Book: Perrin D.D., Armarego W.L.F., Perrin D.R. Purification of Laboratory Chemicals. – UK, Oxford: Pergamon Press, 1980.

Collected book: Liquid Crystals / Ed. S.I. Zhdanov. – Moscow: Khimija, 1979.

Paper in a book: Jonson M., Naim M., Nicholson V., Tsai C.-C. In: Graph Theory and Topology in Chemistry / Eds. R.B. King and D.H. Rouvray. – Amsterdam: Elsevier, 1987. – P. 219 – 225.

Program: Sheldrich G.M. SHELX-97, release 97-2. – Germany, University of Goettingen, 1998.

Database: Cambridge Structural Database. Version 5.37. University of Cambridge, UK.

Web publication: Granovskii A.A.

While referencing papers in journals with translated editions, both original and translated versions may be given.

7. Introduction should shortly review the current state of the field in which the study was conducted (citing related work reported by other authors, including very recent work, is highly desirable), state the goals of the study and justify its urgency and fundamental significance. Experimental section should describe used materials, methods of measurement, instrument specifications, programs and methodology. While reporting and discussing results (Results and Discussion), it should be made clear which results were derived in the present study, which facts were taken from other work (with proper citation) and which statements were introduced by the authors in form of postulates, hypotheses or conclusions.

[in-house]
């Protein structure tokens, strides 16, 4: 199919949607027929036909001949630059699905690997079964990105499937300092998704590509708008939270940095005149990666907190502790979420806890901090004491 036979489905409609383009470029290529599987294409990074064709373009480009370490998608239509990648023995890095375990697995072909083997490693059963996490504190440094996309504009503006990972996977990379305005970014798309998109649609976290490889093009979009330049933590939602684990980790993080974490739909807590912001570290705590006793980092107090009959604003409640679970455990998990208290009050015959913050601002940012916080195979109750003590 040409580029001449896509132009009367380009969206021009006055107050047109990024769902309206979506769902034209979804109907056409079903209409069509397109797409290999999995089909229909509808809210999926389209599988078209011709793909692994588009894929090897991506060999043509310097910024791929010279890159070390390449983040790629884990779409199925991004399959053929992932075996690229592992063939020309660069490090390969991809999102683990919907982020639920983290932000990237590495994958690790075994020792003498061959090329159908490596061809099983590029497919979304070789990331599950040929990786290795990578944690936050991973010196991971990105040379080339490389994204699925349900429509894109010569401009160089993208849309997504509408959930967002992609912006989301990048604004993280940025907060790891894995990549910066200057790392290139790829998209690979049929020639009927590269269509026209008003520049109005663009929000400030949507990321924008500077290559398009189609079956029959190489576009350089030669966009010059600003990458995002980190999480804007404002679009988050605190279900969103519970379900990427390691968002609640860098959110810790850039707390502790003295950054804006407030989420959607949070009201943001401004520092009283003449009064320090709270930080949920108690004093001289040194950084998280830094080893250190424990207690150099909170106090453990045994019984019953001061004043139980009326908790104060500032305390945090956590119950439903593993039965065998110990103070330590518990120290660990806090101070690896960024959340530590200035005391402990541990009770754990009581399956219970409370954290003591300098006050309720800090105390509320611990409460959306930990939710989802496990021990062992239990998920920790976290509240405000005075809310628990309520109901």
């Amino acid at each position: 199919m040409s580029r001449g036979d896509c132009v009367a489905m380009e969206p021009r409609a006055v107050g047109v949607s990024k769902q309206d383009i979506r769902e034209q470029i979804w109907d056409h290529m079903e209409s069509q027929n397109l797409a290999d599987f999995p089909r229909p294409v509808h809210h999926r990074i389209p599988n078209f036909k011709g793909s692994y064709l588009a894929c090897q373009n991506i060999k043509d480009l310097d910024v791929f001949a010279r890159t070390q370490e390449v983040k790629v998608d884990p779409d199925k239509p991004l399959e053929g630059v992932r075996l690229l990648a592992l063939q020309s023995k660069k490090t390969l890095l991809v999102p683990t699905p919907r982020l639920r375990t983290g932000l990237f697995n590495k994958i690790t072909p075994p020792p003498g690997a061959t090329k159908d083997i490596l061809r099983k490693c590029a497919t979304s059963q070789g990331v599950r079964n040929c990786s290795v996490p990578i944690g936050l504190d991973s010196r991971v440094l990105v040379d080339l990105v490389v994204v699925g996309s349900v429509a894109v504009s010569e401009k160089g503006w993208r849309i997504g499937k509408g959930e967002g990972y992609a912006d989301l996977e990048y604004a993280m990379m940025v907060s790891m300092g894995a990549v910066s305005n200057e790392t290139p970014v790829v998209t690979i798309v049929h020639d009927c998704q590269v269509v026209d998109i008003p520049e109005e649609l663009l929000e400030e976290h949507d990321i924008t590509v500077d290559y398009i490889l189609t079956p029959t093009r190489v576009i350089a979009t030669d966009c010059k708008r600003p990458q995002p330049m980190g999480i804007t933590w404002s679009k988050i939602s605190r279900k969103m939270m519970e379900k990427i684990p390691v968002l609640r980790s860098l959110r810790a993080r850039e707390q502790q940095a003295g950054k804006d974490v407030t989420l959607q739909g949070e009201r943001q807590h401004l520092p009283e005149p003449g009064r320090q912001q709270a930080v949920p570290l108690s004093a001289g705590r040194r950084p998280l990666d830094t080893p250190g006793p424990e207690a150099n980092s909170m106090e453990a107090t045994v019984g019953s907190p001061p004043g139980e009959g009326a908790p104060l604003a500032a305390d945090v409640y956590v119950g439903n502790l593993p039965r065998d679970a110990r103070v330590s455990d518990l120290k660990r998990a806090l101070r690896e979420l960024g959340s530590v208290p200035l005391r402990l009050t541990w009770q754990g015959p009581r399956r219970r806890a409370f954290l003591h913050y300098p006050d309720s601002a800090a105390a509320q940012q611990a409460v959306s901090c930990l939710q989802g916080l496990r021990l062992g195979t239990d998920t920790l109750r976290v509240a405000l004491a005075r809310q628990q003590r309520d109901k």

The manuscripts should not present excessively detailed description of experiments, syntheses and methodological approaches, long Tables of numerical, spectroscopic or crystallographic data (for instructions on the preparation of papers reporting crystal structures see Supplementary). Figures and Tables preferably should be combined in order to reduce their number (for instance, one Figure showing several spectra instead of several Figures; one longer Table instead of several short Tables).

The Editors of the Journal keep right to introduce minor reductions and changes to the manuscript.

8. Proofs will be sent to the authors directly, by electronic mail provided with the manuscript. Authors should submit their corrections to the Editorial Office within 48 hours. Changes and additions to the text and Figures are not recommended unless requested by the Editors or referees.

9. Once paper published, the authors will receive an electronic copy of the paper.